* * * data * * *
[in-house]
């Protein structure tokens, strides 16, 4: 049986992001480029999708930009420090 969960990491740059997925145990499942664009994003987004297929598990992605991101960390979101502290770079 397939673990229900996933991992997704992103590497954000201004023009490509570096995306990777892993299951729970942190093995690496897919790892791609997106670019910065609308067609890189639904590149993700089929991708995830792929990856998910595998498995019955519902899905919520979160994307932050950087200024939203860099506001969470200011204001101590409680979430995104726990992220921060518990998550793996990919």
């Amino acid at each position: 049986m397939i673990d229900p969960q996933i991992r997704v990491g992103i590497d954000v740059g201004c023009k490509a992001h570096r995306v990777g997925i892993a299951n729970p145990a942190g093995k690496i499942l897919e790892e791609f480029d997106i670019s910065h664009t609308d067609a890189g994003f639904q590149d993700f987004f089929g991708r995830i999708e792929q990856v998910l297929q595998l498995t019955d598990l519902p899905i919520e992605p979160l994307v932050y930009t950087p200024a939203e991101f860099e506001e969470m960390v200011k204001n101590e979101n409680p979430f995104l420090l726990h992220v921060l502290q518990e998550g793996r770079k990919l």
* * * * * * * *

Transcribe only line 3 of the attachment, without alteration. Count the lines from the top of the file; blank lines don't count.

């Amino acid at each position: 049986m397939i673990d229900p969960q996933i991992r997704v990491g992103i590497d954000v740059g201004c023009k490509a992001h570096r995306v990777g997925i892993a299951n729970p145990a942190g093995k690496i499942l897919e790892e791609f480029d997106i670019s910065h664009t609308d067609a890189g994003f639904q590149d993700f987004f089929g991708r995830i999708e792929q990856v998910l297929q595998l498995t019955d598990l519902p899905i919520e992605p979160l994307v932050y930009t950087p200024a939203e991101f860099e506001e969470m960390v200011k204001n101590e979101n409680p979430f995104l420090l726990h992220v921060l502290q518990e998550g793996r770079k990919l």